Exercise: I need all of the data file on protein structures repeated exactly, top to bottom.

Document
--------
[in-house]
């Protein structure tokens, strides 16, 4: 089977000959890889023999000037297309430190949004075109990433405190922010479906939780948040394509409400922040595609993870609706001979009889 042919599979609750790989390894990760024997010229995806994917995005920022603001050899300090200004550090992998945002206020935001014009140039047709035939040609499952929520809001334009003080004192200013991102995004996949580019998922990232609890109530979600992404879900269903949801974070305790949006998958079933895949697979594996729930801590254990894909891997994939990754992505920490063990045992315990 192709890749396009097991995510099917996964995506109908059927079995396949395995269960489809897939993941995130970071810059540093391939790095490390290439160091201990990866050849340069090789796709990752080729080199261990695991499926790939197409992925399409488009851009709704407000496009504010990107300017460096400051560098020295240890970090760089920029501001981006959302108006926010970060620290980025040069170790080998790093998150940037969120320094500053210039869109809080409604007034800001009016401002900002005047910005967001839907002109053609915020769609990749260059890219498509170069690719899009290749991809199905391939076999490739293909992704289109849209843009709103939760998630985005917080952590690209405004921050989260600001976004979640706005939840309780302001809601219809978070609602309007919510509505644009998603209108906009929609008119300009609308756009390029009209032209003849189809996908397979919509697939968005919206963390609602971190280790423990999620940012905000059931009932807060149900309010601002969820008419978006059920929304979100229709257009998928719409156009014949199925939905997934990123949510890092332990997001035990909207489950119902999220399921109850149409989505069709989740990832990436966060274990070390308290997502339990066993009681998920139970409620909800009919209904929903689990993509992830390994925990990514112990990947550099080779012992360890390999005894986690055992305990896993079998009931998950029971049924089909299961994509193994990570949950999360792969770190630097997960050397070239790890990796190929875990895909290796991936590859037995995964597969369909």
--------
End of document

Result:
[in-house]
């Protein structure tokens, strides 16, 4: 089977000959890889023999000037297309430190949004075109990433405190922010479906939780948040394509409400922040595609993870609706001979009889 042919599979609750790989390894990760024997010229995806994917995005920022603001050899300090200004550090992998945002206020935001014009140039047709035939040609499952929520809001334009003080004192200013991102995004996949580019998922990232609890109530979600992404879900269903949801974070305790949006998958079933895949697979594996729930801590254990894909891997994939990754992505920490063990045992315990 192709890749396009097991995510099917996964995506109908059927079995396949395995269960489809897939993941995130970071810059540093391939790095490390290439160091201990990866050849340069090789796709990752080729080199261990695991499926790939197409992925399409488009851009709704407000496009504010990107300017460096400051560098020295240890970090760089920029501001981006959302108006926010970060620290980025040069170790080998790093998150940037969120320094500053210039869109809080409604007034800001009016401002900002005047910005967001839907002109053609915020769609990749260059890219498509170069690719899009290749991809199905391939076999490739293909992704289109849209843009709103939760998630985005917080952590690209405004921050989260600001976004979640706005939840309780302001809601219809978070609602309007919510509505644009998603209108906009929609008119300009609308756009390029009209032209003849189809996908397979919509697939968005919206963390609602971190280790423990999620940012905000059931009932807060149900309010601002969820008419978006059920929304979100229709257009998928719409156009014949199925939905997934990123949510890092332990997001035990909207489950119902999220399921109850149409989505069709989740990832990436966060274990070390308290997502339990066993009681998920139970409620909800009919209904929903689990993509992830390994925990990514112990990947550099080779012992360890390999005894986690055992305990896993079998009931998950029971049924089909299961994509193994990570949950999360792969770190630097997960050397070239790890990796190929875990895909290796991936590859037995995964597969369909």